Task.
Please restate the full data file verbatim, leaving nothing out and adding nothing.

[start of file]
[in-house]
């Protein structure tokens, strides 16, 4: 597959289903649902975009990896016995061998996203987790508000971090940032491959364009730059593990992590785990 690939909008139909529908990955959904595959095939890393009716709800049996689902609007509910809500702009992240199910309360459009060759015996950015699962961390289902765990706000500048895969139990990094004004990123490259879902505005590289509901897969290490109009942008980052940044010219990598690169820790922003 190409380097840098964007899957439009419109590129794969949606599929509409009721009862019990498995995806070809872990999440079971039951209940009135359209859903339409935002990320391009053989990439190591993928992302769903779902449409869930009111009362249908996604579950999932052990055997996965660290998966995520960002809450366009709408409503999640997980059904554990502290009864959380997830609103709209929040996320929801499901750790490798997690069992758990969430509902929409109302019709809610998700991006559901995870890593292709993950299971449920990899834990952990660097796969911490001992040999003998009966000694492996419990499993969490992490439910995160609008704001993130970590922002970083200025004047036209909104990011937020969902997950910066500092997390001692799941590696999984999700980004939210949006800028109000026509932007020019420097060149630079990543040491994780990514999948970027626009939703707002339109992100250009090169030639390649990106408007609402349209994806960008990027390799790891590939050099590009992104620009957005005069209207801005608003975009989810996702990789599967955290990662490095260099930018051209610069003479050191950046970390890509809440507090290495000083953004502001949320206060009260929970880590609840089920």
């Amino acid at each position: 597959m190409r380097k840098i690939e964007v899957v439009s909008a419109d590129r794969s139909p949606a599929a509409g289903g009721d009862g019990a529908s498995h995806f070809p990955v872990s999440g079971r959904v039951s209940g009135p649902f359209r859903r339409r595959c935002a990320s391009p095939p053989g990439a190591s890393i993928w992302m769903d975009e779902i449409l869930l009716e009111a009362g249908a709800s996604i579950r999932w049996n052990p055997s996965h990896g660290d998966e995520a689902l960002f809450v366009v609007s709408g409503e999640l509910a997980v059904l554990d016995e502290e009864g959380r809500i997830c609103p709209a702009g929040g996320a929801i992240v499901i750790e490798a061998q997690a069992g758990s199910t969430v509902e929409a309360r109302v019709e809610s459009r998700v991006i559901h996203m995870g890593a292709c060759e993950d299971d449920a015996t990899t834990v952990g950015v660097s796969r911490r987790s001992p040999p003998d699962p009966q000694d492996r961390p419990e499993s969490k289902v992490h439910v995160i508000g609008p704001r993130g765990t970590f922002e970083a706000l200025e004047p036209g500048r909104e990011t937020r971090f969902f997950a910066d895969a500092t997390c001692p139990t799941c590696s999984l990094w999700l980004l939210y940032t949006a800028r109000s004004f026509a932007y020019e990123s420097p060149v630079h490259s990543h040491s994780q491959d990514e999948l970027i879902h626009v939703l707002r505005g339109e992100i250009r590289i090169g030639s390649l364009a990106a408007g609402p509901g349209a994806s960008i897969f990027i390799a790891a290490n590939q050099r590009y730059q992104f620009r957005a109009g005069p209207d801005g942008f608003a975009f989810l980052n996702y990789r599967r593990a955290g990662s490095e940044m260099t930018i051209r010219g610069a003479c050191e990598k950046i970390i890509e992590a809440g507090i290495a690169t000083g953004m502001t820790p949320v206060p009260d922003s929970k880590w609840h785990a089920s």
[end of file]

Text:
[in-house]
């Protein structure tokens, strides 16, 4: 597959289903649902975009990896016995061998996203987790508000971090940032491959364009730059593990992590785990 690939909008139909529908990955959904595959095939890393009716709800049996689902609007509910809500702009992240199910309360459009060759015996950015699962961390289902765990706000500048895969139990990094004004990123490259879902505005590289509901897969290490109009942008980052940044010219990598690169820790922003 190409380097840098964007899957439009419109590129794969949606599929509409009721009862019990498995995806070809872990999440079971039951209940009135359209859903339409935002990320391009053989990439190591993928992302769903779902449409869930009111009362249908996604579950999932052990055997996965660290998966995520960002809450366009709408409503999640997980059904554990502290009864959380997830609103709209929040996320929801499901750790490798997690069992758990969430509902929409109302019709809610998700991006559901995870890593292709993950299971449920990899834990952990660097796969911490001992040999003998009966000694492996419990499993969490992490439910995160609008704001993130970590922002970083200025004047036209909104990011937020969902997950910066500092997390001692799941590696999984999700980004939210949006800028109000026509932007020019420097060149630079990543040491994780990514999948970027626009939703707002339109992100250009090169030639390649990106408007609402349209994806960008990027390799790891590939050099590009992104620009957005005069209207801005608003975009989810996702990789599967955290990662490095260099930018051209610069003479050191950046970390890509809440507090290495000083953004502001949320206060009260929970880590609840089920």
């Amino acid at each position: 597959m190409r380097k840098i690939e964007v899957v439009s909008a419109d590129r794969s139909p949606a599929a509409g289903g009721d009862g019990a529908s498995h995806f070809p990955v872990s999440g079971r959904v039951s209940g009135p649902f359209r859903r339409r595959c935002a990320s391009p095939p053989g990439a190591s890393i993928w992302m769903d975009e779902i449409l869930l009716e009111a009362g249908a709800s996604i579950r999932w049996n052990p055997s996965h990896g660290d998966e995520a689902l960002f809450v366009v609007s709408g409503e999640l509910a997980v059904l554990d016995e502290e009864g959380r809500i997830c609103p709209a702009g929040g996320a929801i992240v499901i750790e490798a061998q997690a069992g758990s199910t969430v509902e929409a309360r109302v019709e809610s459009r998700v991006i559901h996203m995870g890593a292709c060759e993950d299971d449920a015996t990899t834990v952990g950015v660097s796969r911490r987790s001992p040999p003998d699962p009966q000694d492996r961390p419990e499993s969490k289902v992490h439910v995160i508000g609008p704001r993130g765990t970590f922002e970083a706000l200025e004047p036209g500048r909104e990011t937020r971090f969902f997950a910066d895969a500092t997390c001692p139990t799941c590696s999984l990094w999700l980004l939210y940032t949006a800028r109000s004004f026509a932007y020019e990123s420097p060149v630079h490259s990543h040491s994780q491959d990514e999948l970027i879902h626009v939703l707002r505005g339109e992100i250009r590289i090169g030639s390649l364009a990106a408007g609402p509901g349209a994806s960008i897969f990027i390799a790891a290490n590939q050099r590009y730059q992104f620009r957005a109009g005069p209207d801005g942008f608003a975009f989810l980052n996702y990789r599967r593990a955290g990662s490095e940044m260099t930018i051209r010219g610069a003479c050191e990598k950046i970390i890509e992590a809440g507090i290495a690169t000083g953004m502001t820790p949320v206060p009260d922003s929970k880590w609840h785990a089920s």